Tuesday, May 23, 2017

If full inclusion is so great, why are kids dropping out?

If Full Inclusion is so great, why are kids dropping out?

The National Center for Children with Learning Disabilities (NCLD) has released a study with data from the 2015-16 school year.  The data show that kids with learning and attention disorders are three times more likely to drop out of school than are their more typical peers.  According to the report 1 in 5 school aged children face these issues and they are not being addressed in the mainstream classrooms.  The report chastises schools for not doing everything that it can to identify kids with these issues.  But after the children are identified, they do not receive specialized instruction.  In fact, children with IEP’s who are supposedly receiving an individualized educational program (IEP) are still 85% more likely to repeat a grade than are students NOT receiving the specialized instruction.

Under the federal law Individuals with Disabilities Education Act (IDEA), thirteen different disabilities are identified.   In 2015-16, nearly 39 percent of the children identified as having a disability were identified as learning disabled.  Why aren’t we doing more to help these kids?   They are dropping out at a rate of 18.1% compared to the 6.1% of their typical age mates.

Most kids with learning disabilities are thought of as being mildly disabled.  Yet what is happening to them is far from mild.   Teachers, and sometimes families, think of these children as lazy and unmotivated.  It is quite common for people to exhort them to “try harder”.  When in fact what they need to do is to try differently.  And teachers need to teach differently.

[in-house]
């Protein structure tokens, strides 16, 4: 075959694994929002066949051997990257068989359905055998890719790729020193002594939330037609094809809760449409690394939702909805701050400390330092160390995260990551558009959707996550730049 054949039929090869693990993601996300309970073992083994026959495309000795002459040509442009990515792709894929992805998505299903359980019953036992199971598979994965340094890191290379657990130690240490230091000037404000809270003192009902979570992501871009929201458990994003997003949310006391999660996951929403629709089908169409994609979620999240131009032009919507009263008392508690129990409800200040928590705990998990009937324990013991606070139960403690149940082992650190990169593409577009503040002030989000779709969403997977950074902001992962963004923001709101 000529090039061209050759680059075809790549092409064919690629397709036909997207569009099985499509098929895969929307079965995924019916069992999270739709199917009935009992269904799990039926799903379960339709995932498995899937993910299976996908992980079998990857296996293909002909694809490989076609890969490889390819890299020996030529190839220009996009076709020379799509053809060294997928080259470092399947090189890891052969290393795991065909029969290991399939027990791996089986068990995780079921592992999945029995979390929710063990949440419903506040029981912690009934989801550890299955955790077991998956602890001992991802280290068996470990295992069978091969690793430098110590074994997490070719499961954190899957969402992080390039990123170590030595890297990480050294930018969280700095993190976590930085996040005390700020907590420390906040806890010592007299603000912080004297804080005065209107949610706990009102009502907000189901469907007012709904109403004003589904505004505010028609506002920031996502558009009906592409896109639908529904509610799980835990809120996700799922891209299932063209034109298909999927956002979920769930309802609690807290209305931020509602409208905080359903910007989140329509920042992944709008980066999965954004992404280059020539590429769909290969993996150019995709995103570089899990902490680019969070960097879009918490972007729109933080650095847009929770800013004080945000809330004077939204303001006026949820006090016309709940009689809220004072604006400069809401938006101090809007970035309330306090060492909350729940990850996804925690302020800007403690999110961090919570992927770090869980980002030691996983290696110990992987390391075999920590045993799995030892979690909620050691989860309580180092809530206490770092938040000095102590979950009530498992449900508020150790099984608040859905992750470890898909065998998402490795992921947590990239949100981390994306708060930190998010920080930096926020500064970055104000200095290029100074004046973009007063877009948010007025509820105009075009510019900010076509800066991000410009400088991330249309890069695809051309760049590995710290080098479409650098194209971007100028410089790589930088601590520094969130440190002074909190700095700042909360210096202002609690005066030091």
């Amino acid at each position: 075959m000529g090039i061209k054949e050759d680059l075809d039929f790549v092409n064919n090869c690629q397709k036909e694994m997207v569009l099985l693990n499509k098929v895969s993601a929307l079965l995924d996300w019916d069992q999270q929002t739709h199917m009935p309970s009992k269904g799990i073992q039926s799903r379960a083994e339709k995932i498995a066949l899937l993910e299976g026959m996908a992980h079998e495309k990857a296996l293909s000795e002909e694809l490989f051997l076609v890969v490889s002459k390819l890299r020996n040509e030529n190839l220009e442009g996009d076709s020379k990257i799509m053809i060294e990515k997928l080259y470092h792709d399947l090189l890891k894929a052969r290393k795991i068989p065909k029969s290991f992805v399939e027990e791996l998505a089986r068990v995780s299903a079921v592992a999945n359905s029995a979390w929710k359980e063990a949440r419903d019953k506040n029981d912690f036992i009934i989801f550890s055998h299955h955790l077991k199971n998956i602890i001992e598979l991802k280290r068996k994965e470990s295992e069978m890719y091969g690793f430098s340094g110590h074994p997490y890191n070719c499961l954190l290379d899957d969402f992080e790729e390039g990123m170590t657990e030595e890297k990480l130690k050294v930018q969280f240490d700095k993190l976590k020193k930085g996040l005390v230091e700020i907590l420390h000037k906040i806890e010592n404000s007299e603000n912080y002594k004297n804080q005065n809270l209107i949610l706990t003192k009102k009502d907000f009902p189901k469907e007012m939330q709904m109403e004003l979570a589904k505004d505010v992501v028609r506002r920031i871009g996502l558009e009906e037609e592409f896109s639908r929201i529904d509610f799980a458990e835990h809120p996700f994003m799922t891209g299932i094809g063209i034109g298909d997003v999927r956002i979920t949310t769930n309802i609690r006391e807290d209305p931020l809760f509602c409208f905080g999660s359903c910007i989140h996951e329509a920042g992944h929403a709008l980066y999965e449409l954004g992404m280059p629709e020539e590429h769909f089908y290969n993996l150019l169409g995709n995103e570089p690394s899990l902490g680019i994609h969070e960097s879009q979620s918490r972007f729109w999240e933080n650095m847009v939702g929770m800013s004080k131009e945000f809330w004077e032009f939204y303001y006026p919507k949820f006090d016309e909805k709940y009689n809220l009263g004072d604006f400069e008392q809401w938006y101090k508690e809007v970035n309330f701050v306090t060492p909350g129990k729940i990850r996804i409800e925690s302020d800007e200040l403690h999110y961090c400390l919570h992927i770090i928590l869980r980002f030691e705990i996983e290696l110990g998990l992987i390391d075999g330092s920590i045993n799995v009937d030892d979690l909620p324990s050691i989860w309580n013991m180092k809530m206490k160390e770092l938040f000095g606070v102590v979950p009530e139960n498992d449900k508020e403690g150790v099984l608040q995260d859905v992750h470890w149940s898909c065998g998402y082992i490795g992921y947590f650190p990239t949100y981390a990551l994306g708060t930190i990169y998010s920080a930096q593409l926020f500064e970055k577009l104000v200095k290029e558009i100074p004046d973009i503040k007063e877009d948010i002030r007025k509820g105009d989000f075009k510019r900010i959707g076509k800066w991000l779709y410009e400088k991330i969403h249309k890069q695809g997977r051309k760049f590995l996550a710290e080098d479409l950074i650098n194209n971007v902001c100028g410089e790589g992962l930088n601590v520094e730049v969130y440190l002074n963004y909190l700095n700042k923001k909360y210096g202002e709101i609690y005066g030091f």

Unfortunately, education seems to be a bandwagon profession.  We decide on the latest and greatest way to teach reading and then insist that all students must learn that way.  For some of those students, their learning disability might make learning to read by that method much too difficult.  Consequently, we create a doubly disabled child, first disabled by the learning disability and again by the instructional method.  Putting these students in the general education environment where the teacher is already overwhelmed by the complex mix of students only compounds the problem.